I think this blog hack is under control (knock wood)

Blmurch, via Flickr (CC license)
Yep, spammers are asses. And evil, in a mostly banal sense. Grumble….

Over the last few days, and especially this morning, I’ve been wrangling with fixing a hack done to this blog by a spammer. It’s been pretty stressful, but Tom Vilot and other helpful geeks have been absolute angels in helping me figure out this server-side crap. Thanks, all!

For now, I think we’ve probably neutralized what this hacker has done. But I’ve got a contingency plan in place to rapidly relocate this blog to another server should new problems from this hack arise. If problems do arise, I’ll probably have Bluehost create a new account for me, reinstall WordPress, repopulate the blog’s database, etc. A hassle, but not unrecoverable.

Lessons learned. These mostly apply to WordPress blogs, but can have wider applicability…

  1. Always use secure access (https://) for any site that requires a password. Just make that the norm, whether I’m home behind a firewall or on public wifi. I am investigating getting an EVDO card for mobile web access, but I think that might not be possible for a Macbook. I might have to wait until I upgrade to a Macbook Pro for that.

  2. Always keep an up-to-date backup of my blog: the database as well as other content like images or audio/video. This makes a quick restore not only easier, but possible. If possible, arrange this as a chron job to secure copy (scp) the content to another server. Don’t just rely on a WordPress plugin to e-mail the backup to you. WordPress plugins can be hacked. That’s what happened to me.

  3. Check regularly for plug-in updates. Hackers exploit vulnerabilities in popular tools like plug-ins. Plug-in developers generally patch these vulnerabilities and release new versions of the plug-ins as these vulnerabilities are revealed. It seems like so far there’s no automated way to check for WordPress plug-in updates (but I’ll keep looking for that). However, it’s worth doing a manual check of this once a week or so.

  4. Just because it sucks doesn’t mean it’s personal. Most spammers and hackers are sheer opportunists. This blog hack probably wasn’t personal, even though it damn well feels personal. Just like when someone breaks into your car. It’s hard not to take it personally. I’m definitely pissed off, but I can let that go.

Most importantly, this experience shows the value of befriending geeks, and of having a generally collaborative and constructive attitude when dealing with people online. People really came to my aid here, and I am grateful.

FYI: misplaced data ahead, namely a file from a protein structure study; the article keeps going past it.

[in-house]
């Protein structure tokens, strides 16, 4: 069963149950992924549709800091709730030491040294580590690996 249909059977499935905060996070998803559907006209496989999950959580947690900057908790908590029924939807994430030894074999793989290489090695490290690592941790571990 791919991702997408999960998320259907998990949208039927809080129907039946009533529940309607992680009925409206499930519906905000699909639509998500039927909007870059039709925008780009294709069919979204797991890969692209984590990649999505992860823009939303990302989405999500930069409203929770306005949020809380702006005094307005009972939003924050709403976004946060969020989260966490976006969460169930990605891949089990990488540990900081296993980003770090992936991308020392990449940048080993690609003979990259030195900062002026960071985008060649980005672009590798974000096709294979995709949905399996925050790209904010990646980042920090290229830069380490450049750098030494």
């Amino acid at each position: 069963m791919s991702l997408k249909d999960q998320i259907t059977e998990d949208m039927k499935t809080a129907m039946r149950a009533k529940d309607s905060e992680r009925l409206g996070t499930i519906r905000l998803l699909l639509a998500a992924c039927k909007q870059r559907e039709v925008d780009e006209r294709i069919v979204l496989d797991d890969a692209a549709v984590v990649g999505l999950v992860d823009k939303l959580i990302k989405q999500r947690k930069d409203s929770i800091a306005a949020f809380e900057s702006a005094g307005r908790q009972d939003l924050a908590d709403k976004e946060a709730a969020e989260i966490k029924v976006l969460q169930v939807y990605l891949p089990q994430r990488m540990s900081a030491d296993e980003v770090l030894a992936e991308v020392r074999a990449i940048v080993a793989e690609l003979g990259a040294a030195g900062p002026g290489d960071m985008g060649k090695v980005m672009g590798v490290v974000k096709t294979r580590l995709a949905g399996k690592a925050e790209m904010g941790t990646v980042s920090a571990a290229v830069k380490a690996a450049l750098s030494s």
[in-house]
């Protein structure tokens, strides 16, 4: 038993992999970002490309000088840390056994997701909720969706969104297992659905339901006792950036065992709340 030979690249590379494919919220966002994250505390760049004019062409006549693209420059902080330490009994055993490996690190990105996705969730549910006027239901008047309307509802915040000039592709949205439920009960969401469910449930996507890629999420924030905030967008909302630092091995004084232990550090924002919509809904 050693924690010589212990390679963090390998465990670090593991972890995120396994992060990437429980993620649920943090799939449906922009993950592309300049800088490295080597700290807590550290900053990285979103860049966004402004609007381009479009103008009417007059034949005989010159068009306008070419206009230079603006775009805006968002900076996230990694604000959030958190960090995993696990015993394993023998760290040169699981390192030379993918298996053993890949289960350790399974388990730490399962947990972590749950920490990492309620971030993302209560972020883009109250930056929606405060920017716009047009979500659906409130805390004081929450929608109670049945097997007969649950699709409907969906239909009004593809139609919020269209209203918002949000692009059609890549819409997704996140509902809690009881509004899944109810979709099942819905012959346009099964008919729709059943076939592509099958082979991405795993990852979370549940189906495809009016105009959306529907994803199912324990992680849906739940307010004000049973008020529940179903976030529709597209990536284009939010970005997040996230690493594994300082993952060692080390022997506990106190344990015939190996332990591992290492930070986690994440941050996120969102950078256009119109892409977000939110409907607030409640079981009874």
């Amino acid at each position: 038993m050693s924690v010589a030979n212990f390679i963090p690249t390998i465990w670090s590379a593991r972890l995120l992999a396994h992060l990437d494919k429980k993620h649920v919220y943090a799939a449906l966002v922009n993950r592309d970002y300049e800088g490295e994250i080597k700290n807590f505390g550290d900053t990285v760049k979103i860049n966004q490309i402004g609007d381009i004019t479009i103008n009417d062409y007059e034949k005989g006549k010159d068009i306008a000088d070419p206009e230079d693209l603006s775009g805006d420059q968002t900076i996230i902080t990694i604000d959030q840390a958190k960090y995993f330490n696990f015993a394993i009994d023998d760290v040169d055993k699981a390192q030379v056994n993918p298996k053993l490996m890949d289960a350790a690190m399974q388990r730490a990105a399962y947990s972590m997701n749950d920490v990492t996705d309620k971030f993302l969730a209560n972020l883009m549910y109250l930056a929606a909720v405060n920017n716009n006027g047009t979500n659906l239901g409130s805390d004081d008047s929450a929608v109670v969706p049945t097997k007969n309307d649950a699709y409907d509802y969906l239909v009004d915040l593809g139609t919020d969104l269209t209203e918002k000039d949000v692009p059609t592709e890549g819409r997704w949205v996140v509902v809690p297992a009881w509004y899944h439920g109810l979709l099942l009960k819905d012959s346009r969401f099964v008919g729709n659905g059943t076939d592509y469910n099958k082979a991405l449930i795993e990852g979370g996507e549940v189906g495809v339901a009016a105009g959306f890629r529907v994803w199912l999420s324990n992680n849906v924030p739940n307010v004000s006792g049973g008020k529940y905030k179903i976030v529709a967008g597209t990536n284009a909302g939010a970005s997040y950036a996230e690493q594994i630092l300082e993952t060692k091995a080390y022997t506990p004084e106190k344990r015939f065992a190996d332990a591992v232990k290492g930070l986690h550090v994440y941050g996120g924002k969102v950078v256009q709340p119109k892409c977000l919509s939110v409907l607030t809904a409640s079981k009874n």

7 thoughts on I think this blog hack is under control (knock wood)

  1. Good to know you’re back at “yellow” alert only. I use wordpress 2.3.1. The plug-in display in the admin screen will warn you if the Wodpress codex has an updated version of your plug-in available. (Obviously, the plug-ins you use must be hosted by WordPress.org for this update warning to happen.) It’s not an automatic email update, but it’s better than my old click the website for each plug-in method.

  2. The other really useful too is the WordPress Automatic Update plugin (available from the WordPress site), which makes staying up to date really easy. It also does a database and file backup you can download at the same time.

    As for mobile broadband, there are USB devices sold by some carriers that do work with the Mac, though you do need to make sure they have updated drivers if you’ve updated to Leopard, as people have had problems. They work fine under Tiger.

    Good tip re. always using https over http. I do it for Gmail but sometimes for get for other things. Time to fix that for all my wordpress installations at least.

    And I’m definitely sticking around here, I like what I read 🙂

    – Neil.

  3. Jeremy, Neil, thanks for your support through this techno-hassle. My plug-ins are from wordpress.org — just reinstalled them all to the latest version.

    I might try that WordPress automatic update plugin too. Because of one oddidty of how my site is hosted, I just want to check with my top geek mentors first on that.

    Thanks, guys

    – Amy

  4. Except for making sure Akismet works, I think we’re out of the woods. Plus I have implemented most of a good backup system that backs up not just the database, but all content, incrementally.

  5. Pingback: contentious.com - Having trouble posting comments to this blog?

  6. Pingback: contentious.com - Dammit, this blog has been hacked again!

Leave a Reply

Your email address will not be published. Required fields are marked *